peter osberg | December 1, 2021
The 'pandemic' could have been stopped long ago with the use of effective early treatment (and has been done so in some jurisdictions); the gaming of the mRNA trials was evident from early on, examining and following data instead of following Pharma marketing, discredited leaders (WHO, Fauchi), the fallacious modelling (Ferguson), or political opportunists, would have helped a lot. Without evidence of re-examination of the "vaccine narrative" and the censorship and punishment of those who advocate early treatment, your epistle is nothing but hypocritical, and empty, virtue posturing. References available for all those opinions.
Dr. Susan Moffatt-Bruce | December 15, 2021
Hello, Dr. Osberg. I share your frustration and fatigue with the ongoing pandemic. My advocacy for a culture of inquiry is not specific to any one topic. I have great respect for the research process and evidence-based data. Adding to scholarship benefits everyone and helps us consider new avenues of thought and action.
Anonymous | December 1, 2021
So what early treatment might we be referring to that would have magically stopped a worldwide pandemic? Magical thinking?
Douglas boyd | December 1, 2021
I really like the “ culture of enquiry “ clinician approach… this is a winning strategy when combined with provider and institutional “culture of excellence” !
Dr. Susan Moffatt-Bruce | December 15, 2021
I agree! Thank you for your comment, Dr. Boyd.
Martin Reed | December 1, 2021
I completely agree. We have to be careful that our first idea about improving the health care system is not to ask governments for more money but instead to ask how we can make it work better. We and our other health colleagues are the system so we should know it best and best be able to learn how to improve it.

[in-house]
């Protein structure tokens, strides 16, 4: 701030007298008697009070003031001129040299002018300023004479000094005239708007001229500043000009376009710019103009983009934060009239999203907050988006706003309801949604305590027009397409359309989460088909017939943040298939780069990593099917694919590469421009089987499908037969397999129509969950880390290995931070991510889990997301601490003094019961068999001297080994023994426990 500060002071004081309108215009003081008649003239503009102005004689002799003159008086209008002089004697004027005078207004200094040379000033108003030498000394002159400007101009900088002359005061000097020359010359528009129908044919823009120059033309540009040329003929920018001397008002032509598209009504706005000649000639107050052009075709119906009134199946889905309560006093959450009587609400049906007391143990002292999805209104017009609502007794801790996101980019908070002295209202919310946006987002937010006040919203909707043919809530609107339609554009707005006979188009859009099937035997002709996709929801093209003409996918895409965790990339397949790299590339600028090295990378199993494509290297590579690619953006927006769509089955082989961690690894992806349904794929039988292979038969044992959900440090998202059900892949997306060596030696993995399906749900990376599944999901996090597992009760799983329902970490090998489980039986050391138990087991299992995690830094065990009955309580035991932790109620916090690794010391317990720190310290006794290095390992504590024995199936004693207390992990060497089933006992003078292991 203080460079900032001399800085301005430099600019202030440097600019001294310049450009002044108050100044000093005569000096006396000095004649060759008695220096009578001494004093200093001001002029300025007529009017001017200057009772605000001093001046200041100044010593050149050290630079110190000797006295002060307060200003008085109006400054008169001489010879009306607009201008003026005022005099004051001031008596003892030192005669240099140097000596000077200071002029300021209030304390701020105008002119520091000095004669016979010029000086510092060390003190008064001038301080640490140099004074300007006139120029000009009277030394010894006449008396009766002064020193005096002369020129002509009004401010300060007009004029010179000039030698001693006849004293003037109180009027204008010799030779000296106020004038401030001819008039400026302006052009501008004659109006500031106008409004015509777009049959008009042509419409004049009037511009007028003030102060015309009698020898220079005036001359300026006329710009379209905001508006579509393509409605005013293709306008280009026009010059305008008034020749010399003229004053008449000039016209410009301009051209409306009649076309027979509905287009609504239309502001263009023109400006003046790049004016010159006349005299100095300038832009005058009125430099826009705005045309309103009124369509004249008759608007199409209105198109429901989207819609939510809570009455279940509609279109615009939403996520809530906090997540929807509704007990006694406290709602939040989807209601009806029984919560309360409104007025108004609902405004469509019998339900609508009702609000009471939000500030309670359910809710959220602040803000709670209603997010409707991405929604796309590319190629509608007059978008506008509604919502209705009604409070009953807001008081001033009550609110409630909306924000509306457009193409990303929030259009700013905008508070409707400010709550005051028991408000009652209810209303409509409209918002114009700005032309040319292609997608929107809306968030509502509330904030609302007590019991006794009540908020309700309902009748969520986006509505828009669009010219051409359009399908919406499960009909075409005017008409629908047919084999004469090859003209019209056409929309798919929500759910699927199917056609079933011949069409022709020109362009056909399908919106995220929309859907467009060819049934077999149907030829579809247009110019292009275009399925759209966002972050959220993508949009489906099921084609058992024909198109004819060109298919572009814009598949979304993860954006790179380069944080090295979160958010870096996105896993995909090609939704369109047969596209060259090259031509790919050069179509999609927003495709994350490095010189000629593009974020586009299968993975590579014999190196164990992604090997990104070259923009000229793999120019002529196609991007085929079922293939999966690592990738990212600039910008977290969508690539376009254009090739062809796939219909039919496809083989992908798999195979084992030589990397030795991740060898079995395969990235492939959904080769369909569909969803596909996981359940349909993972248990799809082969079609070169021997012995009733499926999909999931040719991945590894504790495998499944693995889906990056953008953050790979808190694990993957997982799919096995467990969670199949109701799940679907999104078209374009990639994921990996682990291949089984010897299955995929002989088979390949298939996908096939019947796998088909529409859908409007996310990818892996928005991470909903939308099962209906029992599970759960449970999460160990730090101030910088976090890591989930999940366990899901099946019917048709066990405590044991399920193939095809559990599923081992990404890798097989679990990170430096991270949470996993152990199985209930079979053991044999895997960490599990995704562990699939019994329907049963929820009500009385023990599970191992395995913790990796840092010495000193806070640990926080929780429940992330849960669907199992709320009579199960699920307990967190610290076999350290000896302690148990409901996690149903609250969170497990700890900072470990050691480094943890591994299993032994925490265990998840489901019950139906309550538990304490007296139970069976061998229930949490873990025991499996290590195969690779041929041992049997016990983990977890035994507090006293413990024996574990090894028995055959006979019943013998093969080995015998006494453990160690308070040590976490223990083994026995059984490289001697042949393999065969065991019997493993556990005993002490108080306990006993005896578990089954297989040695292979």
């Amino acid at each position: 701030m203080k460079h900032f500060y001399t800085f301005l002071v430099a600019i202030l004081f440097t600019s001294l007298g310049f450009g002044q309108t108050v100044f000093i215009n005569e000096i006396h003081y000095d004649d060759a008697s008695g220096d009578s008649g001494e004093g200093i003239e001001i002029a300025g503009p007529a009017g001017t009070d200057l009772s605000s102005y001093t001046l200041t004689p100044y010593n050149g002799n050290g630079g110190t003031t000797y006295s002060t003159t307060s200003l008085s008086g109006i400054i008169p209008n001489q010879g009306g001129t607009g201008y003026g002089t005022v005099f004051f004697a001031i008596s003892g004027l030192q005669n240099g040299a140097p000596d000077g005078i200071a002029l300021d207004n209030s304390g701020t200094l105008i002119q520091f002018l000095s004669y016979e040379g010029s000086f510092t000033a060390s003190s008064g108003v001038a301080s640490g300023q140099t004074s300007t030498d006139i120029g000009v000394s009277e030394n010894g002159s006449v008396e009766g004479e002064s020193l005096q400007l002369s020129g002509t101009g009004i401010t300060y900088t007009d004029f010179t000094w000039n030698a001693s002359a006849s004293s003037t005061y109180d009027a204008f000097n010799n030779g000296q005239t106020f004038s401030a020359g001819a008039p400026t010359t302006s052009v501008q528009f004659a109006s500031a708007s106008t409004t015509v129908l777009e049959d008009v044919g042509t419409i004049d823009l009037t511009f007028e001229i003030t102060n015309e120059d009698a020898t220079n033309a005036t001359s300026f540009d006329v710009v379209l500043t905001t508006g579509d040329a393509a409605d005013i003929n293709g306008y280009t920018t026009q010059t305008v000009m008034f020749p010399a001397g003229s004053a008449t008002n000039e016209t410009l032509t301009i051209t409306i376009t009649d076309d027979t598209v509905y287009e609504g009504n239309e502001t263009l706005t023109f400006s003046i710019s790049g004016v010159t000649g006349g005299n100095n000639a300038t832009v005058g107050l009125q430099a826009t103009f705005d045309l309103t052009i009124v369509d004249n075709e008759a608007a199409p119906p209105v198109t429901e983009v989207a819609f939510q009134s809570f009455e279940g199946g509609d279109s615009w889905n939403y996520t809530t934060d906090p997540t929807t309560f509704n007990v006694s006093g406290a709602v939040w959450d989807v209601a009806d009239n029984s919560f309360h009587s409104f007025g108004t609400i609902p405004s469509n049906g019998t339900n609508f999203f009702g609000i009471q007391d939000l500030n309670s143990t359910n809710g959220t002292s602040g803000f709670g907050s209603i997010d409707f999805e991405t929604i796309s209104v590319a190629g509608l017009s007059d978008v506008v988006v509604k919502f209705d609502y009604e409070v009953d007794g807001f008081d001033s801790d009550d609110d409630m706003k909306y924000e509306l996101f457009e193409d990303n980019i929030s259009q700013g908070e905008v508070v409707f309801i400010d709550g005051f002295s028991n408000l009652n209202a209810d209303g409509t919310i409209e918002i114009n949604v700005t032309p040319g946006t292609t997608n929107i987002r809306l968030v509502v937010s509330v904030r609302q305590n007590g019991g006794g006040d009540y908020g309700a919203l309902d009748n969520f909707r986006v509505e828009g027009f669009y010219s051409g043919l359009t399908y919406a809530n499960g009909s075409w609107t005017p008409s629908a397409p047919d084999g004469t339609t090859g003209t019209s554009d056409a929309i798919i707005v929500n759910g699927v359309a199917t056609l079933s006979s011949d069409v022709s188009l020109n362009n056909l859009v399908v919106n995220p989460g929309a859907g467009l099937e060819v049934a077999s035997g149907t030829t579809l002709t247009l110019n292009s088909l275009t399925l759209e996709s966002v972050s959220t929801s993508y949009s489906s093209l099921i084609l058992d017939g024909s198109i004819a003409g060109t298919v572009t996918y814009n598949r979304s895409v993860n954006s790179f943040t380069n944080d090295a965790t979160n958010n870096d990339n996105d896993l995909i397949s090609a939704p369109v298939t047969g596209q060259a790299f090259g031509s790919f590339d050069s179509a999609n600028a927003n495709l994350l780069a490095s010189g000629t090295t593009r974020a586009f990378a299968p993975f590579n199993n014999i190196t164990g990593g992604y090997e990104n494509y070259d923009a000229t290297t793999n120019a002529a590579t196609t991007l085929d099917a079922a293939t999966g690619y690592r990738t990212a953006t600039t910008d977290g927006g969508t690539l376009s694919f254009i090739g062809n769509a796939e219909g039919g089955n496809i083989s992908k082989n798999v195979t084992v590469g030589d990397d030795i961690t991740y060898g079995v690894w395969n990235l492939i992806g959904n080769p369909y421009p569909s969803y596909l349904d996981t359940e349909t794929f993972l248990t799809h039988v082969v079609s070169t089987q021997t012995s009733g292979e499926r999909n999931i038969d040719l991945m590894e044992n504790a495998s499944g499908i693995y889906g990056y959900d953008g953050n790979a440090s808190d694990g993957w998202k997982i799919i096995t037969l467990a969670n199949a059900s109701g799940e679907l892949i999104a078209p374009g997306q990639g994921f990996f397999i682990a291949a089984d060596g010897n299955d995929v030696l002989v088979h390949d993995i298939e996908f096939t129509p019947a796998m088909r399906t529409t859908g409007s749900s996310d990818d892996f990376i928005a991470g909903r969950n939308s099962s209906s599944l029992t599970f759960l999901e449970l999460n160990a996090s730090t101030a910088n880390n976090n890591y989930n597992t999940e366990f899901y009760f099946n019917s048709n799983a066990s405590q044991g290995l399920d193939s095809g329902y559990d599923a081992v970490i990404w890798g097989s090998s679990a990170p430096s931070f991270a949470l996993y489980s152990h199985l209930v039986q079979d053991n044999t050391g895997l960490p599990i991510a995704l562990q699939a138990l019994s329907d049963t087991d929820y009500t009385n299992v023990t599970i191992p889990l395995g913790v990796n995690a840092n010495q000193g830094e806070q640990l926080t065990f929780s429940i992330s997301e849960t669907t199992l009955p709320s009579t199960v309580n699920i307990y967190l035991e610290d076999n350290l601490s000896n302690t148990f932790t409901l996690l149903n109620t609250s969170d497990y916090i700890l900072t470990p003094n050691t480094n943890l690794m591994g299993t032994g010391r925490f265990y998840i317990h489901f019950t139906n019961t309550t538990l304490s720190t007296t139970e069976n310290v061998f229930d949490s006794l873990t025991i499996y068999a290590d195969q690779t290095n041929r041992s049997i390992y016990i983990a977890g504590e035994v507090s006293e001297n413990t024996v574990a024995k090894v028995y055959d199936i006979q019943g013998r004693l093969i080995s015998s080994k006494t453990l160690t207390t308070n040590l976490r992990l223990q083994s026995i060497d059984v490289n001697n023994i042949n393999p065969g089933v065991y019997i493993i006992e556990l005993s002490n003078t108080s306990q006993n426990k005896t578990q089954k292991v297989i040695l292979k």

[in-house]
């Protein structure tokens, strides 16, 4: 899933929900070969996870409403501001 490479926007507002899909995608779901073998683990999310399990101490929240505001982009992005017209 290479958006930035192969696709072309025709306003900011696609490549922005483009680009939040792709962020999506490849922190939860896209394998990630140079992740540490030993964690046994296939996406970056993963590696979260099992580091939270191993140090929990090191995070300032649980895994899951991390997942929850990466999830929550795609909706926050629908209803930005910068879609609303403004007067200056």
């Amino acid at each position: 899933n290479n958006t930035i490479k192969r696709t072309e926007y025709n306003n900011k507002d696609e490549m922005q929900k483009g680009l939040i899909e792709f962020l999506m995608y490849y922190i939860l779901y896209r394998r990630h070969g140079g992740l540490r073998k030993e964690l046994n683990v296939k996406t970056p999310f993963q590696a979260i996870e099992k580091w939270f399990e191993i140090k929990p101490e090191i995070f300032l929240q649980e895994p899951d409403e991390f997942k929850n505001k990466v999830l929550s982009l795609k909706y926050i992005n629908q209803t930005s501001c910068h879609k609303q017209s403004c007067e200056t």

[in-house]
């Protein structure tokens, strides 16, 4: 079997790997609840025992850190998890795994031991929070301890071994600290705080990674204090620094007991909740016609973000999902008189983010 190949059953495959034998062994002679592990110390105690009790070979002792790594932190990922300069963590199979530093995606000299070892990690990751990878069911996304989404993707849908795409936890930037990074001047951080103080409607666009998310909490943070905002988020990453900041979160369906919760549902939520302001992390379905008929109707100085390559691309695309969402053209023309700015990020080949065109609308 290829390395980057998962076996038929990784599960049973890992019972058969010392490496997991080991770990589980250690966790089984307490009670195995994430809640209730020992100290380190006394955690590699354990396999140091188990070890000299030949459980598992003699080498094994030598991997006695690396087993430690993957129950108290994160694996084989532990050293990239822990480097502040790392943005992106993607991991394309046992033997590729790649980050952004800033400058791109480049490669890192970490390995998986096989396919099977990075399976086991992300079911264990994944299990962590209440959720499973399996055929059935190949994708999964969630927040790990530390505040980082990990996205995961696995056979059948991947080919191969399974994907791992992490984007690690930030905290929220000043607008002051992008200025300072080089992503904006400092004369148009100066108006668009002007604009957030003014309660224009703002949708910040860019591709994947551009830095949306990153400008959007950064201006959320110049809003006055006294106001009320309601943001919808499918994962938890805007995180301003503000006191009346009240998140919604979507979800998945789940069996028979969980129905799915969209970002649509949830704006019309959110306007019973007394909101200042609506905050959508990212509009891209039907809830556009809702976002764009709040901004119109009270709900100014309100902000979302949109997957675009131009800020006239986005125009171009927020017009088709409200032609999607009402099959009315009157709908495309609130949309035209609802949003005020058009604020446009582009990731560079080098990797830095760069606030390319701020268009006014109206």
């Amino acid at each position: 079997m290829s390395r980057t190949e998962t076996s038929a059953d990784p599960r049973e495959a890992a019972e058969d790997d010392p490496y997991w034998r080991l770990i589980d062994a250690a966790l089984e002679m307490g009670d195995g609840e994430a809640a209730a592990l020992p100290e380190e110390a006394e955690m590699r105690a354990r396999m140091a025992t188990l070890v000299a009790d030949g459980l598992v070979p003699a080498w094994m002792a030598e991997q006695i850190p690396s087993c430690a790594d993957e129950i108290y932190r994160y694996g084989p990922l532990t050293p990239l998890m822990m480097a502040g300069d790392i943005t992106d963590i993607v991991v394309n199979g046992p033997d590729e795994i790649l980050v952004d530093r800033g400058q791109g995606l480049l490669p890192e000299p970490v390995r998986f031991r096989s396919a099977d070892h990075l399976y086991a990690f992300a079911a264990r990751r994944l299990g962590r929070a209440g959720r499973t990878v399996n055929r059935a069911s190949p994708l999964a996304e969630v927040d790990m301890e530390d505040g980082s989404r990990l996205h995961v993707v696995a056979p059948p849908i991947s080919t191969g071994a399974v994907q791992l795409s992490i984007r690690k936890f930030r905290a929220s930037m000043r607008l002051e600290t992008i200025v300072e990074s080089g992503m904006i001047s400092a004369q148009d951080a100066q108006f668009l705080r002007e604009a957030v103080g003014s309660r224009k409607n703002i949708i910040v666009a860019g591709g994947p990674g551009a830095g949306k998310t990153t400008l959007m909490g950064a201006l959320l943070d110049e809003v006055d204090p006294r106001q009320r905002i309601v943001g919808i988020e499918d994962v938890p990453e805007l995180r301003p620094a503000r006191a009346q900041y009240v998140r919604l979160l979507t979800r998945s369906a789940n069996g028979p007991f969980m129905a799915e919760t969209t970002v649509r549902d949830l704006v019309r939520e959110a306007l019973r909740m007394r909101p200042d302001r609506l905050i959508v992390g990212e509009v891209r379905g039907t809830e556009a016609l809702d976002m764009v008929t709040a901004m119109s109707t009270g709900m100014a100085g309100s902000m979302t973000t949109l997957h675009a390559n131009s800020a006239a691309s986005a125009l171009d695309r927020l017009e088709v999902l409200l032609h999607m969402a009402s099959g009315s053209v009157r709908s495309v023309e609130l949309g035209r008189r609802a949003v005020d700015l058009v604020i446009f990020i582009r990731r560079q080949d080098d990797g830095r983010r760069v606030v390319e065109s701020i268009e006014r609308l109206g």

Dr. Susan Moffatt-Bruce | December 15, 2021
Thank you for your comment, Dr. Reed. I agree with you that those who work directly in the system have a lot of untapped potential to pinpoint opportunities for improvements.
Dr. Don Prior | December 1, 2021
CQI is a very useful tool in improving an individual's or group's provision of healthcare. It is a concept that I embraced with the support of my CEO when I was Chief of Surgery in the early '90s, It was effective in a hospital institutional environment that required participation and buy-in by many different health professionals. But these individuals were human, and when the fiscal benefits accrued as well as the patient benefits and morale of the staff, they were eroded by a decision of the administration to reward those who did nothing and not to invest the savings into programmes that would benefit the original group's patients. The consequences quickly dissolved into the previous inefficiencies and a further buy-in from the group could not be achieved. It is important to look at the benefits of CQI programmes for all involved and ensure at the outset to whom the consequences of the process will accrue. Dr. Don Prior
Dr. Susan Moffatt-Bruce | December 15, 2021